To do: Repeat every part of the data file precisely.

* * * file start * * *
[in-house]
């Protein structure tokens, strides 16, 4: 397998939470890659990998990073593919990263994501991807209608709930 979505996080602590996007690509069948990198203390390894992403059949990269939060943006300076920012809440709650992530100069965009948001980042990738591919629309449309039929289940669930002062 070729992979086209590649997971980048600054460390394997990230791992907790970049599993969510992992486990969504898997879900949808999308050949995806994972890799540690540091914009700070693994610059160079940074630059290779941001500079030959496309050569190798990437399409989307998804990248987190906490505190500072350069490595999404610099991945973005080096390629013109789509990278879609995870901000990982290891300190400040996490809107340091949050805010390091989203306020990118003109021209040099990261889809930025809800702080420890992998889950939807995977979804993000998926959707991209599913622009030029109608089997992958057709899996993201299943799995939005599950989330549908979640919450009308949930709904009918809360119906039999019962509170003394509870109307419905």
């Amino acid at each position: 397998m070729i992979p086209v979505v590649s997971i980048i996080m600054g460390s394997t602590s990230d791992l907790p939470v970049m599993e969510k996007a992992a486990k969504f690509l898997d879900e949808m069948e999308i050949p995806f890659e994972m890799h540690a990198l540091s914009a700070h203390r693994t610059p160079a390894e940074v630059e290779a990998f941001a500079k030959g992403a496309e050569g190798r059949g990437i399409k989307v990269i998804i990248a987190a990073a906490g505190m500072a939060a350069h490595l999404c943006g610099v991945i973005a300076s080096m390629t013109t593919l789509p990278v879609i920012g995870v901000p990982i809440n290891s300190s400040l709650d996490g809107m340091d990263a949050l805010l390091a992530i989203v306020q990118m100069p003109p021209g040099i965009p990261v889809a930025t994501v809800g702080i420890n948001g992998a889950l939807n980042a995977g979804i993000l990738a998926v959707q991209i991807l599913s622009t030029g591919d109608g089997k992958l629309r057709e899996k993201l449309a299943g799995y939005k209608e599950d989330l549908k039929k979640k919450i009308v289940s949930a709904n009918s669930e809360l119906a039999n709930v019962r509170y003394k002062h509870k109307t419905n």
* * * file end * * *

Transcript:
[in-house]
């Protein structure tokens, strides 16, 4: 397998939470890659990998990073593919990263994501991807209608709930 979505996080602590996007690509069948990198203390390894992403059949990269939060943006300076920012809440709650992530100069965009948001980042990738591919629309449309039929289940669930002062 070729992979086209590649997971980048600054460390394997990230791992907790970049599993969510992992486990969504898997879900949808999308050949995806994972890799540690540091914009700070693994610059160079940074630059290779941001500079030959496309050569190798990437399409989307998804990248987190906490505190500072350069490595999404610099991945973005080096390629013109789509990278879609995870901000990982290891300190400040996490809107340091949050805010390091989203306020990118003109021209040099990261889809930025809800702080420890992998889950939807995977979804993000998926959707991209599913622009030029109608089997992958057709899996993201299943799995939005599950989330549908979640919450009308949930709904009918809360119906039999019962509170003394509870109307419905």
């Amino acid at each position: 397998m070729i992979p086209v979505v590649s997971i980048i996080m600054g460390s394997t602590s990230d791992l907790p939470v970049m599993e969510k996007a992992a486990k969504f690509l898997d879900e949808m069948e999308i050949p995806f890659e994972m890799h540690a990198l540091s914009a700070h203390r693994t610059p160079a390894e940074v630059e290779a990998f941001a500079k030959g992403a496309e050569g190798r059949g990437i399409k989307v990269i998804i990248a987190a990073a906490g505190m500072a939060a350069h490595l999404c943006g610099v991945i973005a300076s080096m390629t013109t593919l789509p990278v879609i920012g995870v901000p990982i809440n290891s300190s400040l709650d996490g809107m340091d990263a949050l805010l390091a992530i989203v306020q990118m100069p003109p021209g040099i965009p990261v889809a930025t994501v809800g702080i420890n948001g992998a889950l939807n980042a995977g979804i993000l990738a998926v959707q991209i991807l599913s622009t030029g591919d109608g089997k992958l629309r057709e899996k993201l449309a299943g799995y939005k209608e599950d989330l549908k039929k979640k919450i009308v289940s949930a709904n009918s669930e809360l119906a039999n709930v019962r509170y003394k002062h509870k109307t419905n």